Lockheed Martin has approached the US Navy with a proposal to sell ES-3 Shadow electronic reconnaissance platforms as upgraded maritime patrol aircraft (MPA) on the international market. Meanwhile, the navy is preparing to move ahead with its own S-3B Viking improved sensors demonstration.

The US Navy is expected to retire its fleet of 16 modified ES-3 aircraft this year to save costs. The twin-engined jets are likely to go into storage despite there being a "lot of life left in these aircraft", says Robert Weiss, Lockheed Martin S-3 programme manager.

There are "positive indications" that the US Navy might release the aircraft for export sale, he says. The ES-3s, converted from S-3 airframes between 1991 and 1993, could be re-modified to a new international MPA configuration based on the Lockheed Martin P-3 avionics improvement programme (AIP). "We can leverage a lot of improvements made in the AIP and package this into a S-3," says Weiss.

The US Navy's fleet of 113 S-3Bs are the subject of a series of on-going and proposed enhancements aimed at extending the aircraft's service life and coastal warfare capabilities. The package of improvements, which Lockheed Martin has collectively labelled the Viking 21 upgrade, will bridge the gap until the navy can better define a new Common Support Aircraft.

Funded and under way is a critical structures programme focused mainly on wing improvements, which will increase the aircraft's fatigue from 10,000h to 13,000h, sufficient to keep the S-3 in service until 2015. Lockheed Martin will begin full-scale fatigue testing of an S-3 in May. This five-year effort is intended to lead to additional critical structural improvements that would extend the airframe's fatigue life to 17,500h or seven more years, says Weiss.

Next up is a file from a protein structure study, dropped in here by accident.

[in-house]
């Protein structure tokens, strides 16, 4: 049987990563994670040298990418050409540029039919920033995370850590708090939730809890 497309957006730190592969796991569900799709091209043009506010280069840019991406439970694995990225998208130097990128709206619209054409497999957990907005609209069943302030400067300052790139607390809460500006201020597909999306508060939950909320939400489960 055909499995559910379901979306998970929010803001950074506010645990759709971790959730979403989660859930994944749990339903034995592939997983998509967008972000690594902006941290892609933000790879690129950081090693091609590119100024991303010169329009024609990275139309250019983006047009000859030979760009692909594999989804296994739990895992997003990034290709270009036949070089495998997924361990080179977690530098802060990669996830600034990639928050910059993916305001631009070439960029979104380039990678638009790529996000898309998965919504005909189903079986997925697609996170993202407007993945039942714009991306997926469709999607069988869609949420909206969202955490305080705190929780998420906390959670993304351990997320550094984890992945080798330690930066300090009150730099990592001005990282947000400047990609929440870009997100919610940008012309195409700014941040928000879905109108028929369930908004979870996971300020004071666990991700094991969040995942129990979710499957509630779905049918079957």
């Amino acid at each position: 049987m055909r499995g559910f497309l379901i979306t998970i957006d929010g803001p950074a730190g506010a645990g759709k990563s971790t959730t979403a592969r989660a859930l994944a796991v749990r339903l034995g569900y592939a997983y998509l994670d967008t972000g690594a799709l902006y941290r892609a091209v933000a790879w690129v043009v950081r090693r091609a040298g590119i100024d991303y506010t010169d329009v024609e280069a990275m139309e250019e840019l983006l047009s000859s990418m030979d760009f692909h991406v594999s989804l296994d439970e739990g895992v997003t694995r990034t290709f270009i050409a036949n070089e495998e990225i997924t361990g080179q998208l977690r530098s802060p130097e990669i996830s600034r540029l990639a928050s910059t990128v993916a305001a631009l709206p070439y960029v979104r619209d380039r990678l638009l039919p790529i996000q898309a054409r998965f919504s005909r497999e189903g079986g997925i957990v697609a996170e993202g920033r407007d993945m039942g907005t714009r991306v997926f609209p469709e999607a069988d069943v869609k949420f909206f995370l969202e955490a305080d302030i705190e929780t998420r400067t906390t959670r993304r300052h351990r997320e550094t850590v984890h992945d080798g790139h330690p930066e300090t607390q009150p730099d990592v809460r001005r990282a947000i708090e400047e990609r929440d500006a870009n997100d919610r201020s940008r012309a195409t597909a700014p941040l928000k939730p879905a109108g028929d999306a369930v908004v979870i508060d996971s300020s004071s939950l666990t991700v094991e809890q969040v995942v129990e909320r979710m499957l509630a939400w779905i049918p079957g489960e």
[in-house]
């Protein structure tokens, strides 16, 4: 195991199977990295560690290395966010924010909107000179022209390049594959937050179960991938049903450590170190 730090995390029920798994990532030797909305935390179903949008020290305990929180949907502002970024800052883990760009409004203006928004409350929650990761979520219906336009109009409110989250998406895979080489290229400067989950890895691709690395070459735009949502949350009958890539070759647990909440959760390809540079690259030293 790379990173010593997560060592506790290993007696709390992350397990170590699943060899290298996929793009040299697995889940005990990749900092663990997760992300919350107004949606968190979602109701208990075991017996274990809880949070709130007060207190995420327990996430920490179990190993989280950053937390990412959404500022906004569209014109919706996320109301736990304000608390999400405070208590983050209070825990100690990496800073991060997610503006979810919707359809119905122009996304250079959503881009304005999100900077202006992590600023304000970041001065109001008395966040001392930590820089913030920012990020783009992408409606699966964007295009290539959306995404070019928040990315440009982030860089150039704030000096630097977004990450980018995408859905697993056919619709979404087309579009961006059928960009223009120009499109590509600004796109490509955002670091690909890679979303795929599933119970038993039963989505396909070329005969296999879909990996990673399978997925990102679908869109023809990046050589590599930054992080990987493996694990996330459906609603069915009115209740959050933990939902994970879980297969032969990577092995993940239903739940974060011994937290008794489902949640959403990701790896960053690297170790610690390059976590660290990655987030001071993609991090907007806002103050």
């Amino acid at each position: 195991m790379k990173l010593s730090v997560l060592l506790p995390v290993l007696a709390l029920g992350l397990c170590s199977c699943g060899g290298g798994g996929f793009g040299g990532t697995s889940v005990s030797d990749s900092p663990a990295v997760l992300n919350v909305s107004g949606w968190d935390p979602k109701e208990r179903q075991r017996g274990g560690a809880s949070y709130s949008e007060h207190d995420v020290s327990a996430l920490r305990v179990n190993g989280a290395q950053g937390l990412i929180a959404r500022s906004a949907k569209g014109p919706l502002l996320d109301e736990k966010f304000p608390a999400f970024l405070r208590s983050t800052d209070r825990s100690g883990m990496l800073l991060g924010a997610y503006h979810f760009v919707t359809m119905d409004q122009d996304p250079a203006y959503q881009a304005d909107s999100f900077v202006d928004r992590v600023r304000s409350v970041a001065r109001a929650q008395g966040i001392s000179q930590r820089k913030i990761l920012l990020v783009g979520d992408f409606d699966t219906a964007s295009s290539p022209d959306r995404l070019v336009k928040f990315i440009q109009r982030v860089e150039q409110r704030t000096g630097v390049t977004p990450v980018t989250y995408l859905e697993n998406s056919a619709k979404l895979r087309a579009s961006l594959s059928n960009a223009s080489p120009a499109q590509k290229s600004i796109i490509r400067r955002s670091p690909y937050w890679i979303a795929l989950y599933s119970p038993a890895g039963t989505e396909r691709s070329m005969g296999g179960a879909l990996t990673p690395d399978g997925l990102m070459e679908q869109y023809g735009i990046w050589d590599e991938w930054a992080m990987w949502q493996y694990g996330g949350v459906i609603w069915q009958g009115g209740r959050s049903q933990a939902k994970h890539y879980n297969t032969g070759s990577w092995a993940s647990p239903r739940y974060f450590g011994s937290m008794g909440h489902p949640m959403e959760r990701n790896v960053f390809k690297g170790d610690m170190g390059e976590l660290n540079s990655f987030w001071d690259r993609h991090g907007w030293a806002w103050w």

Improvements are being made to the S-3's core avionics subsystems. These include replacement UHF radios with a satellite communications mode, new VHF communications, an inertial navigation system with embedded global positioning system, a 1553 databus, liquid crystal displays, digital flight data computer and upgraded open architecture mission computer.

The US Navy is also to begin testing a Raytheon APS-137B(V)5 radar-equipped S-3 demonstrator this year at Patuxent River. A separate demonstrator will be equipped with a Wescam television/infrared optical surveillance system and Link 16 datalink.

Source: Flight International